In his survey of 1,032 participants, Flechais and Nthala find that people leverage their existing informal and social relationships. The most frequently-named choice is someone who works in data security, closely followed by those who have studied it. Third, they name people who have more experience than they have working with technical devices and services. The rest of the list: people who have experienced a prior data security incident; have taken a technical course; works for a technical company; has a technical job. This perception of competence includes the likelihood that someone will copy or adapt another person’s security practices if they’re perceived to be more competent – an idea of relative competence that’s interesting – or accept or offer unsolicited security advice.

People also crave trust. The choice of a source of advice, a particular service, and the extent of sharing devices and services are all influenced by trust. People respond to cues such as brand recognition, social relationships, and visual cues such as the SSL padlock, HTTPS, and logos.

Continuity of care – continuing availability influences people’s preferences with respect to sources of help. When seeking help, they will pick friends over relatives, though not by much, then work mates, then service providers, and finally an IT repair shop. People exploit their social networks, in other words, an intriguing choice since the people they consult might be completely incompetent, and their own incompetence in assessing competence is also an issue. Even so, they tend to choose the informal options first.

Flechais and Nthala found there is a complex culture around responsibility and duty of care. Home users take initiatives to protect themselves, but some also assume responsibility for others, though they are far more likely to offer unsolicited advice to family members than to friends. Those who offer advice feel the need to make good on situations where they have offered bad advice, a responsibility that’s determined by the social relationship.

To evaluate the quality of the security advice they’re given, home users rely on their perception that it’s something that a competent person does or recommends. Less reliably, however, they also fall prey to survival/outcome bias: nothing bad has happened, therefore it must be good. This fallacy – just because you haven’t been breached doesn’t mean you’re doing the right thing – was found in interviews, though not confirmed in the survey because of the difficulty of testing a bias. This bias underpins inaction, however, and is worth exploring in greater detail.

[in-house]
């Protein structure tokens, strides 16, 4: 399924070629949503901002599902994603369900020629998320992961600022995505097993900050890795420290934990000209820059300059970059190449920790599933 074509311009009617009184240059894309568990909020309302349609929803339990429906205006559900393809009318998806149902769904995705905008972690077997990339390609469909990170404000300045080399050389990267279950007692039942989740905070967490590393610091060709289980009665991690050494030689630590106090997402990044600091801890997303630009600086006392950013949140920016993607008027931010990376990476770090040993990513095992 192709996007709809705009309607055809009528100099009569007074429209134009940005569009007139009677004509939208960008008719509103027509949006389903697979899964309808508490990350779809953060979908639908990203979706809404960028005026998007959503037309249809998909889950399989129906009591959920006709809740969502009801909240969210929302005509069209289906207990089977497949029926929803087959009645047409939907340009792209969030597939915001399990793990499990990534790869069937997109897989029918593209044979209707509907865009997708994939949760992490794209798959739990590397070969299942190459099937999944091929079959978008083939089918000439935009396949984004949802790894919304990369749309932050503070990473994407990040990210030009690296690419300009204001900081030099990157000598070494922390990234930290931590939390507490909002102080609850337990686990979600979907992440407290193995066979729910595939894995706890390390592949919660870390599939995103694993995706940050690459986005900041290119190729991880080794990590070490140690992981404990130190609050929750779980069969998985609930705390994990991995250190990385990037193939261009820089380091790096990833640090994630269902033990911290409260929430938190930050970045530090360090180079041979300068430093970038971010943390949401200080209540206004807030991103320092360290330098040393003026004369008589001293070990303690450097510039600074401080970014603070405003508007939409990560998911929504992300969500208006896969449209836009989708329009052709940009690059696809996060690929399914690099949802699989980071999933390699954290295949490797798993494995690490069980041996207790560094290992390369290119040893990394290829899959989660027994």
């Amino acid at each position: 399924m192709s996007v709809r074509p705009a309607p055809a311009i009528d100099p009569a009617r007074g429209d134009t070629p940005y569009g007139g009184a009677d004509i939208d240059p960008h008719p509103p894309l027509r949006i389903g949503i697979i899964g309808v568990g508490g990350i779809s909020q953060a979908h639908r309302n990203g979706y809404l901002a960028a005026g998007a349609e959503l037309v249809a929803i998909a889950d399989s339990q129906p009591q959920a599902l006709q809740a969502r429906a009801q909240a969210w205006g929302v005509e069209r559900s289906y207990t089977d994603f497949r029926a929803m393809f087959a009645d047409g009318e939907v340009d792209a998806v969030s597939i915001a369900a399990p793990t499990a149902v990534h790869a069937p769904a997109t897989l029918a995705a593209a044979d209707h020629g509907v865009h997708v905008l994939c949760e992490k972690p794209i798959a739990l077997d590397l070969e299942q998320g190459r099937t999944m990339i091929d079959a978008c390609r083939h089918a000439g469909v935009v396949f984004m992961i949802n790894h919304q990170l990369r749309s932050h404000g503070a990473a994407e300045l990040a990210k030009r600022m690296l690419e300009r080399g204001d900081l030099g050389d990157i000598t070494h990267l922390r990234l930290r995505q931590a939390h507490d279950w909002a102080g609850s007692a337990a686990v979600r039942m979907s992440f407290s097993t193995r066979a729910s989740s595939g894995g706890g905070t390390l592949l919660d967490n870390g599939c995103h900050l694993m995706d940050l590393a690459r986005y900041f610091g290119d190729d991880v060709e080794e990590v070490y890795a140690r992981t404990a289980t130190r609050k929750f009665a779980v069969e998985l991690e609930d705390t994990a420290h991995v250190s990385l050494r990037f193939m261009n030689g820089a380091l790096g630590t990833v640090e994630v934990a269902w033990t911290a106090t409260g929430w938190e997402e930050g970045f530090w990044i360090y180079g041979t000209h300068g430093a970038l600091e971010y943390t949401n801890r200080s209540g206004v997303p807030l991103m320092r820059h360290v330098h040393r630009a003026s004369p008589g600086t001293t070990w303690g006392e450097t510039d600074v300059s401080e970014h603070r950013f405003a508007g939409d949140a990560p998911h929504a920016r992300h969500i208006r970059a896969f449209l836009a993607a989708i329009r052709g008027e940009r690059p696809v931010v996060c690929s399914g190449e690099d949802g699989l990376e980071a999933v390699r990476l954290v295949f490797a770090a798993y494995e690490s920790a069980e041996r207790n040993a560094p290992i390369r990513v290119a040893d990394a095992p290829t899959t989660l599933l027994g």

In comments, Angela Sasse noted that she and Monica Whitty are finding in the Detection and Prevention of Mass-Marketing Fraud project and in work with Gumtree that a lot of users exchange (often not very good) advice in the forums. Another small grant project interviewed people who have just bought a new laptop or phone on the subject of security, and this project has found a surprising number of people who pay someone to come round once a quarter or once a month to perform updates and check their systems. How qualified these aides are is unknown.

Beyond dissemination

The overarching aim of this study by Rikke Bjerg Jensen and David Denney was to better understand how academics can demonstrate the impact of their cyber security research and move it beyond purely academic dissemination. This small grant project, funded by NCSC, was born of the researchers’ own frustrations when trying to determine the extent to which their DSTL-funded research into social media use by military personnel had fed into MoD policy and practice. Instead of finding answers, they were simply told to trust that the research and its findings would be taken seriously by military leadership and policy makers.

The dissemination study created an opportunity to speak to a wide range of stakeholders from both inside and outside academia and discuss expectations about how collaboration might facilitate better usage of academic research. The researchers expressed their concern that research findings tend to disappear into a vortex, which they call “The Void”. The issues they were interested in were well summed up by the CISO of a global organisation, cited in the presentation, who told them that academic research was generally not well disseminated outside of academic circles and did not reach him in a form that’s useful in the real world. Accordingly, they set out to find ways to present academic work that might foster greater impact. One simple idea was producing new forms of output, such as one-page summaries, a seemingly small thing but a big change from the usual 100-page report or technical article.